Tuesday 21 November 2017

Faking it: Edel Coffey goes under cover as a make-up artist

Ever wondered how models really behave? Edel Coffey goes undercover as a make-up artist at London Fashion Week to find out

Make-up artists and models vie for space backstage
Make-up artists and models vie for space backstage
Edel’s work needed no adjustment

Edel Coffey

Twice a year, the style capitals of the world are taken over by the foot soldiers of fashion as they play host to Fashion Week. This event may come and go beneath most people's radar, but for the fashion pack this is the highlight of the industry's calendar. Fashion Week is where designers showcase their new collections, and fashion writers flit from show to show, cramming into make-shift rows to unpick the latest designs and decide which trends us mere mortals will follow next season.

Last week was London's turn and, while the Pope's visit stole some of the limelight, it still felt as if London was consumed by fashion.

The backstage area of fashion shows is notoriously tense and bitchy, fraught with tired models, fraying nerves and tight deadlines. I went undercover as a MAC make-up artist to see what it was really like.

Somerset House, a beautiful neo-classical building in the heart of London, is a flurry of stern, skinny women in oversized sunglasses, with BlackBerrys and iPhones clamped to the sides of their heads.

I am assigned to the Betty Jackson show and I arrive at 10am, a little early for my call time because I hate being late. It turns out I am late. The call time was wrong and so I arrive in a bit of a panic as opposed to cool and collected as I had hoped. The good news is I'm not the only one and the other make-up artists arrive at the same time, pulling wheelie suitcases of make-up behind them.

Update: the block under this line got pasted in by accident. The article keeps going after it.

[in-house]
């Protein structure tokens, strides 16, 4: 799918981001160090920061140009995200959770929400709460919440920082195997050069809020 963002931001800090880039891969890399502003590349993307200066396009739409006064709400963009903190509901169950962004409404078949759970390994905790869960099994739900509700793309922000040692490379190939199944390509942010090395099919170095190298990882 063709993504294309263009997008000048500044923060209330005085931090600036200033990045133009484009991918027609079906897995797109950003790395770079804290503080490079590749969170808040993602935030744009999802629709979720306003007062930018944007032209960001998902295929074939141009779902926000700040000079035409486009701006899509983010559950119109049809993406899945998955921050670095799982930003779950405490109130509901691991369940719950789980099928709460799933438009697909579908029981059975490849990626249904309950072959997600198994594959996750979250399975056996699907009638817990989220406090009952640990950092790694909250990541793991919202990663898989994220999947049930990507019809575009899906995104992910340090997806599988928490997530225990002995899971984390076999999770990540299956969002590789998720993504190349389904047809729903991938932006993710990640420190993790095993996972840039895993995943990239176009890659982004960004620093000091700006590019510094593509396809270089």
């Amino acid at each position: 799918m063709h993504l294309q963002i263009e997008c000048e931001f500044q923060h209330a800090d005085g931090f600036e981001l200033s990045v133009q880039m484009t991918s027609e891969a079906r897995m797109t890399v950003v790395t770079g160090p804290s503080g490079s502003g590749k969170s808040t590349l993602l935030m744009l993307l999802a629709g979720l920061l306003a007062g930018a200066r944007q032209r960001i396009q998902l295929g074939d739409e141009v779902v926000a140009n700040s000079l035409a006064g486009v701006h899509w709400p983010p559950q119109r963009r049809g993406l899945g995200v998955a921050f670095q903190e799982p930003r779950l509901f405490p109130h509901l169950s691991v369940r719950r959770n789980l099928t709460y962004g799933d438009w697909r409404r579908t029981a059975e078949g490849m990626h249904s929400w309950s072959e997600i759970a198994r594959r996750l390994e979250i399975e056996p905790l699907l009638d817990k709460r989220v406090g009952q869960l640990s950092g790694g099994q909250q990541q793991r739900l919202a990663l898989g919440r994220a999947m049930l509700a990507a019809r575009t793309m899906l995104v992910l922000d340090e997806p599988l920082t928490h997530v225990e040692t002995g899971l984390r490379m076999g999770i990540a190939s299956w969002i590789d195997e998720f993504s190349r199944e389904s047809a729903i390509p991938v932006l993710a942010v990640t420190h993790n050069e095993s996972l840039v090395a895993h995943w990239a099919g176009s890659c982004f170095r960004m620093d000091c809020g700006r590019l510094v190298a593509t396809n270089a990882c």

MAC make-up artist Sam Bryant is in charge today and gets the other artists to gather round while she demonstrates the look she wants us to achieve. She starts with a creamy base, then says: "You don't need me to tell you how to achieve a nice creamy base." A voice in my head silently screams, 'Yes I do'.

She moves on to the eyes, which have a very trendy green base, with a bold streak of green acrylic paint. There's no mascara or eyeliner, thankfully, but this look is harder than I think. It doesn't help that my hands have started to tremble with the nerves. Nobody except MAC senior artist Lesley Keane knows I'm a journalist, so I'm expected to do what everyone else does and not get in anyone's way -- also easier said than done when you're packed into a small space with scores of hairdressers, make-up artists and models.